Star Trek: Voyager (1999) – Gravity, and Bliss

Captain’s log: stardate 52438.9

Nick Sagan and Bryan Fuller penned the teleplay for this episode from a story by Jimmy Diggs, Sagan and Fuller. It first debuted on 3 February, 1999.

When Tuvok (Tim Russ), Paris (Robert Duncan McNeill) and the Doctor (Robert Picardo) crash land on a planet that lays within a temporal anomaly, they are marooned for months, and befriend an alien woman, Noss (Lori Petty).

Problems arise when she begins to fall in love with Tuvok.

Through flashbacks we learn that Tuvok wasn’t always so restrained, he indulged some of his emotions until he learned control.

This episode seems really intent on building character and taking its time telling its story, despite the confines of the episode’s time limit.

And speaking of time, the crew of the Voyager are running out of it, as an alien species is working to seal the rift that leads to the subspace pocket that holds the planet, and the pocket itself may be collapsing!

I quite like this look at Tuvok, his past, and the present, as he deals with Noss’ infatuation. It also serves to allow for some fantastic character moments between Pairs and Tuvok as they try to survive for months… while for Voyager it’s only been a couple of days.

The dynamic between Petty and Russ is great, and you actually feel for both parties as they struggle with their emotions, and the reality of the situation.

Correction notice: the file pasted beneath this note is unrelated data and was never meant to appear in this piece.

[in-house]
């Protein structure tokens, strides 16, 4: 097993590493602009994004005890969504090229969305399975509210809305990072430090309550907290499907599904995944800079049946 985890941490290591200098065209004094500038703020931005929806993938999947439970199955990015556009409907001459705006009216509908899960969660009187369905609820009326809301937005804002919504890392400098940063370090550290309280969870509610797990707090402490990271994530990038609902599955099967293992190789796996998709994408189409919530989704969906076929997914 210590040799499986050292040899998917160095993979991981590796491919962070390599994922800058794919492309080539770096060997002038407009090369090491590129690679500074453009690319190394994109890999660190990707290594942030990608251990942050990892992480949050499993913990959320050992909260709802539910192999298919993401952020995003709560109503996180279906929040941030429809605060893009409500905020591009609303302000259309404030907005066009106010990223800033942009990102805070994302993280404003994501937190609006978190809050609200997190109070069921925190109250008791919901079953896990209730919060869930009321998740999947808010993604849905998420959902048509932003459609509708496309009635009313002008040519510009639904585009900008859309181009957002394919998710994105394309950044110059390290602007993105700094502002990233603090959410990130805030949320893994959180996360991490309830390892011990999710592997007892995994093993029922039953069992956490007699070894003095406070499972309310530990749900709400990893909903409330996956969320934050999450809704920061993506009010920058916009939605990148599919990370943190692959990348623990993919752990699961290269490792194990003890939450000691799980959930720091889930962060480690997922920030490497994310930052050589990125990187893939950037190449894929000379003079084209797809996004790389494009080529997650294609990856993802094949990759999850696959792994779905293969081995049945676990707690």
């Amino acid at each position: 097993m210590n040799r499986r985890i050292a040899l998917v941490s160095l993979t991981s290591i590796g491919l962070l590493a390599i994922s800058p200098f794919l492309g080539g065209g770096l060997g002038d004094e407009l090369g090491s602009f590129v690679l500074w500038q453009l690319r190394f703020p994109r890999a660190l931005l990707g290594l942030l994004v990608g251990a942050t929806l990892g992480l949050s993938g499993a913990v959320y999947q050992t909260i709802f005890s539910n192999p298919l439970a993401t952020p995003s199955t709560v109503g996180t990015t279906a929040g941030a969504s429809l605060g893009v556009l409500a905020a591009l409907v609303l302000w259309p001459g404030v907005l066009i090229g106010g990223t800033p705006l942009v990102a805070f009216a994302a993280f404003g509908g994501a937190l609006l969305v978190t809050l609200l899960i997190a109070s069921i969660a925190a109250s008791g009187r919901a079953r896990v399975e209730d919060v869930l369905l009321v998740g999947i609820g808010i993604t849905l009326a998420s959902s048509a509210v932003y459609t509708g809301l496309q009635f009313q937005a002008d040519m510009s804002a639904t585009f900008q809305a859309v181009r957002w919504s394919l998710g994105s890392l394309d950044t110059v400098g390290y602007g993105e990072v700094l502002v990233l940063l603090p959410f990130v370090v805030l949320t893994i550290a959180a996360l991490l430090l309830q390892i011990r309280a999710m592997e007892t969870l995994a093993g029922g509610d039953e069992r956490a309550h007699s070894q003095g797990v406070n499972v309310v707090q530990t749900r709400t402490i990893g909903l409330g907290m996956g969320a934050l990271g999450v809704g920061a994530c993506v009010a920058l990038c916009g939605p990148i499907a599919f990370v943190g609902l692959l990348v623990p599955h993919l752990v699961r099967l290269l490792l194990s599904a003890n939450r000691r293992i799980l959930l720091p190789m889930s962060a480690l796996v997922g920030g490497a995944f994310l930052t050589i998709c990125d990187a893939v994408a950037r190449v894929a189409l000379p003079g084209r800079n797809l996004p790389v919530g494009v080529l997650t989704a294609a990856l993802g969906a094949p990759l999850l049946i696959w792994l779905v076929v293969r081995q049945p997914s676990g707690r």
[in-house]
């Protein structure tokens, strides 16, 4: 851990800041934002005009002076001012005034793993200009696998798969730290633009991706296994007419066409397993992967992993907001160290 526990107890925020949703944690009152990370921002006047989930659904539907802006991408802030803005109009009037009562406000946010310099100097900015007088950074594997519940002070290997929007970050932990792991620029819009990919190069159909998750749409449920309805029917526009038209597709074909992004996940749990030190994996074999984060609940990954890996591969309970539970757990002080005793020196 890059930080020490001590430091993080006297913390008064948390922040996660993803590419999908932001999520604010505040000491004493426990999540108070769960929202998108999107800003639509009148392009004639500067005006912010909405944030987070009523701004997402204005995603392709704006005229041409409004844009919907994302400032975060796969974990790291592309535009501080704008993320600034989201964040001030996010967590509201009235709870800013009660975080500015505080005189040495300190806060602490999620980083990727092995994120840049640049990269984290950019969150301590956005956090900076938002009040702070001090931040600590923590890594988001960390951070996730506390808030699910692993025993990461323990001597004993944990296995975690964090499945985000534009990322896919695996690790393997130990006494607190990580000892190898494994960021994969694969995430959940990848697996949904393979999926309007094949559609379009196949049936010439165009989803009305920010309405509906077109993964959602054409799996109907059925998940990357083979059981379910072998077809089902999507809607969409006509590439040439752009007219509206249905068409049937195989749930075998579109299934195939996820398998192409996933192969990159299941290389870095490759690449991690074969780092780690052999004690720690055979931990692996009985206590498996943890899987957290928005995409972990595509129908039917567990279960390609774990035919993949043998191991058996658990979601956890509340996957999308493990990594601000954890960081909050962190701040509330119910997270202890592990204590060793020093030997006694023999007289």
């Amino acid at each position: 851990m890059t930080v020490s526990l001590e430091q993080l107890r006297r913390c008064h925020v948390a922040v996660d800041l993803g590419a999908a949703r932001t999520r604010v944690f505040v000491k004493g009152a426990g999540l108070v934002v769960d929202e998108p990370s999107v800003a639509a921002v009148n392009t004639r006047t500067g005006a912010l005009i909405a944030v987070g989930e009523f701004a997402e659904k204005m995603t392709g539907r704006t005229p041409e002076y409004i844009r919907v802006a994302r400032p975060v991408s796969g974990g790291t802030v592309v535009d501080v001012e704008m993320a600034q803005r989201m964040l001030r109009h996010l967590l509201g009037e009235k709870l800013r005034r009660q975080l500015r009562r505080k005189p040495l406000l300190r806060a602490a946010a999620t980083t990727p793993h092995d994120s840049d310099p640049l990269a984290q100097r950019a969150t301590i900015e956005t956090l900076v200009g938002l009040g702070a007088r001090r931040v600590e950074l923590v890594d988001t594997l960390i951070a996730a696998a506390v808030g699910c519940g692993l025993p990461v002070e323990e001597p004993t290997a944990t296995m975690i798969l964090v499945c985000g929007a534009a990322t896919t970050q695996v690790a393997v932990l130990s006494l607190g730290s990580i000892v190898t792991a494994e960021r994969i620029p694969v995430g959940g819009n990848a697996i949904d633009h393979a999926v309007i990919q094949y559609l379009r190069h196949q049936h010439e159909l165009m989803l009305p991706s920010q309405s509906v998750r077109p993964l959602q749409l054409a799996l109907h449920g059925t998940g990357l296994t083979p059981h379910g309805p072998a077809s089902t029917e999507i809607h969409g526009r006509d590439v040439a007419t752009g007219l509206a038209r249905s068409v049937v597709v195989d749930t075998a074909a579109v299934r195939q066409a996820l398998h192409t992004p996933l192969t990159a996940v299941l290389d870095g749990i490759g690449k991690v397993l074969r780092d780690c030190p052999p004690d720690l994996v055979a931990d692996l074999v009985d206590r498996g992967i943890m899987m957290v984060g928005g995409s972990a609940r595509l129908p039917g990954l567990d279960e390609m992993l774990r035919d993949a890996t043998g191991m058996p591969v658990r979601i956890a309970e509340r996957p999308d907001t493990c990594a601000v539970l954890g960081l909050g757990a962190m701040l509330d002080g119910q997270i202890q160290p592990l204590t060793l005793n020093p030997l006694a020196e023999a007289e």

Of course, the wayward crew members are rescued before episode’s end, and the Voyager continues her journey homeward, but not before Noss and Tuvok share a mind meld.


Captain’s log: stardate 52542.3

Robert J. Doherty wrote this episode from a story by Bill Prady. It first aired on 10 February, 1999.

Bliss permeates the crew when they discover a wormhole that could lead them home, as contact with loved ones is reestablished, and the starship prepares to traverse the anomaly, Seven of Nine (Jeri Ryan) becomes convinced that not everything is as it appears to be.

Of course, she’s right, not only does the wormhole supposedly drop them on Earth’s doorstep, but every one of the crew is promised rewards and success, everything they could want. Seven’s investigation shows her right off that something is wrong, but is unable to be convince the rest of the crew.  Still, with the help of young Naomi Wildman (Scarlett Pomers) she may have a chance.

William Morgan Sheppard makes an appearance as an alien named Qatai, who may be of help to the Voyager. I love when he pops up in Trek, and he’s done it a number of times.

The story, once again, is smart, well-crafted, and it’s interesting to see how things play out for all the characters as they elate in their discovery, and the realization that things aren’t what they seem by the close of the story.

The Human Adventure continues next week as I explore Star Trek: Voyager – The Complete Series on DVD from Paramount Canada.

Boldly go…


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